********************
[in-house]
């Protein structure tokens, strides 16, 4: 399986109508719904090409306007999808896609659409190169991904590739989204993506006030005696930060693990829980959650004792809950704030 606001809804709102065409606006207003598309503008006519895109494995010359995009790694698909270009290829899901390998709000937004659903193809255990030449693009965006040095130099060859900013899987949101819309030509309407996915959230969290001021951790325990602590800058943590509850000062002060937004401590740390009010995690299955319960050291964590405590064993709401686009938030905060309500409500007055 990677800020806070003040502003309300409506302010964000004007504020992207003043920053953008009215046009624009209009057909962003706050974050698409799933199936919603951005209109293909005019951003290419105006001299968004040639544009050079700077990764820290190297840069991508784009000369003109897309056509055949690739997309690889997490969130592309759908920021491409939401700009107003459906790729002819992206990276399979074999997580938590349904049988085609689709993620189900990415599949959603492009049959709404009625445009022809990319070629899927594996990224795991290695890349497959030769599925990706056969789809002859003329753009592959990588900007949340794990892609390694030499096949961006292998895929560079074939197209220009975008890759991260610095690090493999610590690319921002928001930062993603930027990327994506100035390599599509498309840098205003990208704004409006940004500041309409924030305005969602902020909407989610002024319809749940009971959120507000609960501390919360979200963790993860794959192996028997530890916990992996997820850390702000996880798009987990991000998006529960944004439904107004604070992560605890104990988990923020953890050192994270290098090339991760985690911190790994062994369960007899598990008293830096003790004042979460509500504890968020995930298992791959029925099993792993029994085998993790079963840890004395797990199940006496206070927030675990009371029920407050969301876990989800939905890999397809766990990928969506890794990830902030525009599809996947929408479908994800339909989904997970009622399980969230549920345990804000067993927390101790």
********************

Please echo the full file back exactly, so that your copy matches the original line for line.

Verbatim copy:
[in-house]
């Protein structure tokens, strides 16, 4: 399986109508719904090409306007999808896609659409190169991904590739989204993506006030005696930060693990829980959650004792809950704030 606001809804709102065409606006207003598309503008006519895109494995010359995009790694698909270009290829899901390998709000937004659903193809255990030449693009965006040095130099060859900013899987949101819309030509309407996915959230969290001021951790325990602590800058943590509850000062002060937004401590740390009010995690299955319960050291964590405590064993709401686009938030905060309500409500007055 990677800020806070003040502003309300409506302010964000004007504020992207003043920053953008009215046009624009209009057909962003706050974050698409799933199936919603951005209109293909005019951003290419105006001299968004040639544009050079700077990764820290190297840069991508784009000369003109897309056509055949690739997309690889997490969130592309759908920021491409939401700009107003459906790729002819992206990276399979074999997580938590349904049988085609689709993620189900990415599949959603492009049959709404009625445009022809990319070629899927594996990224795991290695890349497959030769599925990706056969789809002859003329753009592959990588900007949340794990892609390694030499096949961006292998895929560079074939197209220009975008890759991260610095690090493999610590690319921002928001930062993603930027990327994506100035390599599509498309840098205003990208704004409006940004500041309409924030305005969602902020909407989610002024319809749940009971959120507000609960501390919360979200963790993860794959192996028997530890916990992996997820850390702000996880798009987990991000998006529960944004439904107004604070992560605890104990988990923020953890050192994270290098090339991760985690911190790994062994369960007899598990008293830096003790004042979460509500504890968020995930298992791959029925099993792993029994085998993790079963840890004395797990199940006496206070927030675990009371029920407050969301876990989800939905890999397809766990990928969506890794990830902030525009599809996947929408479908994800339909989904997970009622399980969230549920345990804000067993927390101790």